Sunday, May 10, 2009

a Mother's Day reflection

While I do not remember the scalpel slicing through the womb and being dragged into the world that is where my Mother’s Day begins.

Just because I had the good manners to sit upright and face forward I had already been zapped a couple times with x-rays and labeled a complete breech.

My Mother was a daughter of old world immigrants, her Mom from Ireland, her Dad from Wales.

Traditional values seem confusing today. You became a quick learner in the right and wrong department after a couple whacks across your butt with a belt. You only whined “I’m bored” once, because you were handed a list of chores. Threats of being left with the “Pineys” and eaten by the “New Jersey Devil” instantly stopped backseat squabbles between my brother and me on long car rides.

While traditional my Mom also inspired independence. She worked nights to balance parenting and her career as a psychiatric nurse.

Her career blended interesting insights into parenting. My Mom observed one of my earliest experiments in shaving and remarked that only child molesting, psycho killers shave that way. I still smile most mornings when remembering.

“Don’t cry, crying only lets them know they got to you.” To this day, I am not exactly sure who them and they are or what this means but I have stuck with this maternal advice.

Faith and religion were not optional activities. Being Irish Catholic was as necessary as food, shelter, and sleep. I ate so many fish sticks on Fridays I am traumatized by tartar sauce.

Through it all, love was unequivocal. That is the single most important lesson from my Mom. Well, that and the lilt of Irish laughter.

My Mom struggled her final years following a massive stroke. One January afternoon in 1997 I visited with her while my Dad had a doctor’s appointment.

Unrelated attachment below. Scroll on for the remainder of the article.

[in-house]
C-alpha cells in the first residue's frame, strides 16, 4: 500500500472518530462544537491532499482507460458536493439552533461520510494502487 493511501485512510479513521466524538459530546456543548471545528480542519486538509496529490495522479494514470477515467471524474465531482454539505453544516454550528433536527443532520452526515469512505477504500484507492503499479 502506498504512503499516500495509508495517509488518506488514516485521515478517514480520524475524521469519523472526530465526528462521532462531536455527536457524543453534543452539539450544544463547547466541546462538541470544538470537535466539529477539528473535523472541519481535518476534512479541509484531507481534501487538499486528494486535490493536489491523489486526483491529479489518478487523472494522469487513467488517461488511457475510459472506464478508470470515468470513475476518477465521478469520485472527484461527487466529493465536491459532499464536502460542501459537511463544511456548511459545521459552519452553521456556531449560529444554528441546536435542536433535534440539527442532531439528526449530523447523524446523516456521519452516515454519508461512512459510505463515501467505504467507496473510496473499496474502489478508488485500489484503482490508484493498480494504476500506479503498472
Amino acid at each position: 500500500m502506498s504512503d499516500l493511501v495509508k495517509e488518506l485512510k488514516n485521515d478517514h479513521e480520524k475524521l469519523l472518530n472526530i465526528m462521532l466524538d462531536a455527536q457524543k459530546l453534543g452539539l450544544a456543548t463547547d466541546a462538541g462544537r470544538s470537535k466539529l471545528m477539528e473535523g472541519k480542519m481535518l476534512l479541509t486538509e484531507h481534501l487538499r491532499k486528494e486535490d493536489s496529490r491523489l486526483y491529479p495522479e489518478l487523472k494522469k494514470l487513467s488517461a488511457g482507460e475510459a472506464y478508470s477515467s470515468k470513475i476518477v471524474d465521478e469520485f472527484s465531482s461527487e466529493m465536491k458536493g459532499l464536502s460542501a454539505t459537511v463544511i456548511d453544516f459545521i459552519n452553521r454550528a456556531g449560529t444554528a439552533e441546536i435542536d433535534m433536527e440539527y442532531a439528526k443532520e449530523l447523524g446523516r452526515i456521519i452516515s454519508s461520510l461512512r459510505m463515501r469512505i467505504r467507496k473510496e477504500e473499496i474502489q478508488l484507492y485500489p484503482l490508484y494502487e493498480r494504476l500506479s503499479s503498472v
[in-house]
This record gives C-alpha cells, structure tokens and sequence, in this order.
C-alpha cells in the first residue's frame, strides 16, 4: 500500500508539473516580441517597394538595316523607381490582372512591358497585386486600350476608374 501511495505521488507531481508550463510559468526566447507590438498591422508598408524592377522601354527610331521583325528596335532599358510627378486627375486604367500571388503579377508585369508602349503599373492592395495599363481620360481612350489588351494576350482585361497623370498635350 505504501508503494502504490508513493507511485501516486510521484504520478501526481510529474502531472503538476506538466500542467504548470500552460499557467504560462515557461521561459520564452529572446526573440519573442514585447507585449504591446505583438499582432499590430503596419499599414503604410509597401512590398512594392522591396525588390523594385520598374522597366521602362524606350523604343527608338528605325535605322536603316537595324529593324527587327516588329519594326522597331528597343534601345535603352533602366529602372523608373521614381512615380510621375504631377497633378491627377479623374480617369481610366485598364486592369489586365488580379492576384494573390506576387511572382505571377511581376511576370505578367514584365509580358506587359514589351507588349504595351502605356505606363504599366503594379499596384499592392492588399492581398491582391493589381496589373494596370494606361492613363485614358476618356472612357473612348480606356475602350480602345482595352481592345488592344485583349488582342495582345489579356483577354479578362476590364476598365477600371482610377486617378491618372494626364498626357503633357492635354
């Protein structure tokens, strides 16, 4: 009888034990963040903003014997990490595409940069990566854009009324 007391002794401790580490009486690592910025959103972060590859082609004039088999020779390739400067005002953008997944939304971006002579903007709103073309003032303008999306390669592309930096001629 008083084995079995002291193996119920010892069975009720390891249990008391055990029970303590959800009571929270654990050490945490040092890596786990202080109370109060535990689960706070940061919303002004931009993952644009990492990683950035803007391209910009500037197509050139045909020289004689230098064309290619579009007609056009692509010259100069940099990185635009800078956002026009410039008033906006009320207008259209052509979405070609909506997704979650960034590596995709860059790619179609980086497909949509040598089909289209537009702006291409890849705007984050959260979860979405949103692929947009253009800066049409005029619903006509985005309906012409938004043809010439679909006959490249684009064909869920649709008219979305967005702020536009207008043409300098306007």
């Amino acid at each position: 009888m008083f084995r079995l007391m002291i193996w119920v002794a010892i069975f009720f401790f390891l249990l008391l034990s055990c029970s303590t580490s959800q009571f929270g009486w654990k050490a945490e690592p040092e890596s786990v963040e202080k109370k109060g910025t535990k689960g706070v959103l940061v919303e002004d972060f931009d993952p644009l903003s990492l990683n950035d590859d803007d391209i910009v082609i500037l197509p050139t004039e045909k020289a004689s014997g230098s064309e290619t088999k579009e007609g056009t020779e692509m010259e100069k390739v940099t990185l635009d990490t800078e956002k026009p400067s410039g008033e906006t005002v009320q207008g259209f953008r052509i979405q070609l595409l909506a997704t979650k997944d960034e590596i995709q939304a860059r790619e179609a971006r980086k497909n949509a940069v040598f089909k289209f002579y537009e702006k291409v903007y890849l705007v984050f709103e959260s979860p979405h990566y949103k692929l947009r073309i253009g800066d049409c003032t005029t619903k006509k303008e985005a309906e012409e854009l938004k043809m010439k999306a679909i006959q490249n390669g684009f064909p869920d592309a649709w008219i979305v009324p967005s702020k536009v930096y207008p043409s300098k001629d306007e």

That afternoon was surreal. My Mom was more lucid than in a decade. She asked me to read some of her favorite Bible passages and we got to talking about everything and anything. Yapping away more like two old friends than mother and son.

I thank God for that last memory and time together, as I would never see nor talk with her again.

Years later, I found a book of poetry she had given me decades earlier for my 30th birthday (which I had never even opened). I failed miserably in the ‘don’t cry’ lesson as I opened the book and read in her handwriting:

“To Pat,
Walk easy on the Earth!!
Your Mother”
Caregivingly Yours, Patrick Leer


  1. Patrick, this is so beautiful it brought tears to my ears.

  2. I echo what Julie said, except did she mean eyes instead of ears??

    this was a very loving tribute to your mother; she seemed like a really wonderful woman!

    (I had to laugh about the tartar sauce and fish sticks, I can soooo relate :)

    I hope you had a nice day however you spent it; I'm thinking somehow Patti was involved in the celebration


  3. oh, forgot to say; that was interesting about the conversation you had with your mom shortly before her passing; I remember my sister saying the night before my mom died that she was the clearest she had been in the days leading up to that when she was really sick with pneumonia. She was lucid and had a very enjoyable conversation with my sister and my sister's oldest daughter. Perhaps God gives gifts like this for those we love



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